amw (amw) wrote,

Pleasant Creek → Kalona

I am now in a town called Kalona, amusingly pronounced exactly the same as Kelowna in BC. It's a major center of the Mennonite community and other Anabaptist movements in Iowa, but i didn't come here to buy furniture or pillows. I came here for Star Trek.

When i left you dangling at a Mexican restaurant in Independence, Iowa, i wasn't sure exactly where i would end up that night. In the end i did a big zig-zag across interstate 380 and arrived at Pleasant Creek, which is a state park by a reservoir close-ish to the city of Cedar Rapids.

For the third night in a row, i was putting my tent up just after sunset. The days are getting shorter and shorter, and i am fighting headwinds all the way south. The sun is rising late and the humidity leaves all my gear wet, which means i need to spend longer in the mornings drying it out, which means i have even less daylight to get where i want to go. It really feels like a race against the clock, now.

For the third night in a row, the mosquitoes and other aggressive beasties were out in force. I got bitten on every exposed piece of skin. Water is life, but sometimes life sucks.

The best part of the campsite was that i actually had 4G reception in my tent, so i could at least look up potential campsites for the next day.

I needed to go to Riverside.

If Minnesota is primarily known as the home of spam for me, Iowa is known as the home of Captain James Tiberius Kirk of the USS Enterprise NCC-1701. Or, to non-Trekkies, William Shatner hamming it up in that Star Trek show from the 1960s.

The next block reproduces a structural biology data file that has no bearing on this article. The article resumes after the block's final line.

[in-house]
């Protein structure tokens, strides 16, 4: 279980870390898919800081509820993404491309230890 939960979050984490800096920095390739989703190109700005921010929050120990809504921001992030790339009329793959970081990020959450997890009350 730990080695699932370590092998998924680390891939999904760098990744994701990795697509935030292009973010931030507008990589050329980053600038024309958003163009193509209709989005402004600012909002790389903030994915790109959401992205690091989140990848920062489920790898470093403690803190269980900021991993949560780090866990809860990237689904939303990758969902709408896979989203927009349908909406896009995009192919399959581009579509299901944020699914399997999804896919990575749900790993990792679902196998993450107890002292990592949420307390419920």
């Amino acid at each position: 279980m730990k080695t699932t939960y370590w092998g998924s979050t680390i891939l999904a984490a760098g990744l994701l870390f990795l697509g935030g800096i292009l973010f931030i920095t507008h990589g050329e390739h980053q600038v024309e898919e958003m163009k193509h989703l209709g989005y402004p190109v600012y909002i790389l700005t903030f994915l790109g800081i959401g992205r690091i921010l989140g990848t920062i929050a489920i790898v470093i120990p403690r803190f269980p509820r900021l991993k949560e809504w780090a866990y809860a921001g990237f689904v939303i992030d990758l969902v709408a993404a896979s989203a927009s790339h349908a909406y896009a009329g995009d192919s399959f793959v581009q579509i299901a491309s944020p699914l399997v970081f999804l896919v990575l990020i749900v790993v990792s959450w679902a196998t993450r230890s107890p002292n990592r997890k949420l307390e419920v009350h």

I consider myself a Trekkie, but not the fannish kind. I have watched all the episodes at some point or another, but i've never rewatched them. I don't hold the shows up as must-see television, i just find that it is a comforting world to spend a bit of time in. I love the spirit of Star Trek. I love the idea that humans will one day be united and free, working together to peacefully explore new places and learn new things and meet new peoples. I love the optimistic notion that scientific curiosity and diplomacy and a strong sense of ethics will always triumph over fear and violence and hatred and greed.

Captain Kirk is not the superior Star Trek captain - that honor goes to Picard, obviously - but i'm not cycling around France, so it's Kirk's hometown that made my itinerary.

Riverside is a very small town fairly close to Iowa City, which is a city separated from the larger Cedar Rapids only by a greenbelt along the Iowa River. That meant yesterday was mostly a day of suburban cycling. It felt like the whole time i was on multi-lane roads, dealing with a lot of turning vehicles, strip malls everywhere, traffic lights, stop signs, and so on.

But there were some brief sections that were great, like the fantastic ride down old highway 965 parallel to 380 - almost no cars at all were on that road since the interstate is presumably faster, which was fine by me. Then near Iowa City i stumbled upon a relaxing greenway that took me halfway round the city with only a handful of joggers and other cyclists to wave hello to.

I stopped in Coralville for tacos. There were a bunch of Chinese grocery stores in the suburb, oddly owned (or run) by African migrants. I picked up some snacks, and was intending to head for an empanada place that popped up on Google when i spied another mercado slash taqueria, and decided to eat there to try balance out the utilitarian American Mexican bean- and cheese-fest of the day before. The carnitas was excellent. Forget about that joint i went to in Richfield. This was Real Fucking Tacos.